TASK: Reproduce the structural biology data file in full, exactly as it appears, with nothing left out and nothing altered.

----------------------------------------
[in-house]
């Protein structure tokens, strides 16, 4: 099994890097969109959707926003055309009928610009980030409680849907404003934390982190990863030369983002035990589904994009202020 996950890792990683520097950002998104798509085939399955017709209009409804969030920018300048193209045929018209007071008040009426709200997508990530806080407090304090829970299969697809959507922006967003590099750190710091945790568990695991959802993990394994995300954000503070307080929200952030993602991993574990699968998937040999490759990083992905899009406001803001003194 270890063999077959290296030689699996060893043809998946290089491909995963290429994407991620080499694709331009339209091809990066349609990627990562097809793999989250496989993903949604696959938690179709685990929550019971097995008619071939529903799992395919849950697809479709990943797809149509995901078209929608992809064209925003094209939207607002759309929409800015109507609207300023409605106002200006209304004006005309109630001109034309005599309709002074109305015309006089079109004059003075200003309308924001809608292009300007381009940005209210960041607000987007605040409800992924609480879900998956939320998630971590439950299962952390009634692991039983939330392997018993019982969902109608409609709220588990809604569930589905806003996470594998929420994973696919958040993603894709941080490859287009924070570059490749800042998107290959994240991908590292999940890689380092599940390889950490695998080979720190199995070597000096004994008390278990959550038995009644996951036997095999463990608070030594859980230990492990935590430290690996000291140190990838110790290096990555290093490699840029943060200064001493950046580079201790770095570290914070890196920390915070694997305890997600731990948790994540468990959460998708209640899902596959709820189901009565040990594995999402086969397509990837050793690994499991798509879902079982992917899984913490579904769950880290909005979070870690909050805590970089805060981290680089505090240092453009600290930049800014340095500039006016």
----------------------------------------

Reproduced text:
[in-house]
């Protein structure tokens, strides 16, 4: 099994890097969109959707926003055309009928610009980030409680849907404003934390982190990863030369983002035990589904994009202020 996950890792990683520097950002998104798509085939399955017709209009409804969030920018300048193209045929018209007071008040009426709200997508990530806080407090304090829970299969697809959507922006967003590099750190710091945790568990695991959802993990394994995300954000503070307080929200952030993602991993574990699968998937040999490759990083992905899009406001803001003194 270890063999077959290296030689699996060893043809998946290089491909995963290429994407991620080499694709331009339209091809990066349609990627990562097809793999989250496989993903949604696959938690179709685990929550019971097995008619071939529903799992395919849950697809479709990943797809149509995901078209929608992809064209925003094209939207607002759309929409800015109507609207300023409605106002200006209304004006005309109630001109034309005599309709002074109305015309006089079109004059003075200003309308924001809608292009300007381009940005209210960041607000987007605040409800992924609480879900998956939320998630971590439950299962952390009634692991039983939330392997018993019982969902109608409609709220588990809604569930589905806003996470594998929420994973696919958040993603894709941080490859287009924070570059490749800042998107290959994240991908590292999940890689380092599940390889950490695998080979720190199995070597000096004994008390278990959550038995009644996951036997095999463990608070030594859980230990492990935590430290690996000291140190990838110790290096990555290093490699840029943060200064001493950046580079201790770095570290914070890196920390915070694997305890997600731990948790994540468990959460998708209640899902596959709820189901009565040990594995999402086969397509990837050793690994499991798509879902079982992917899984913490579904769950880290909005979070870690909050805590970089805060981290680089505090240092453009600290930049800014340095500039006016």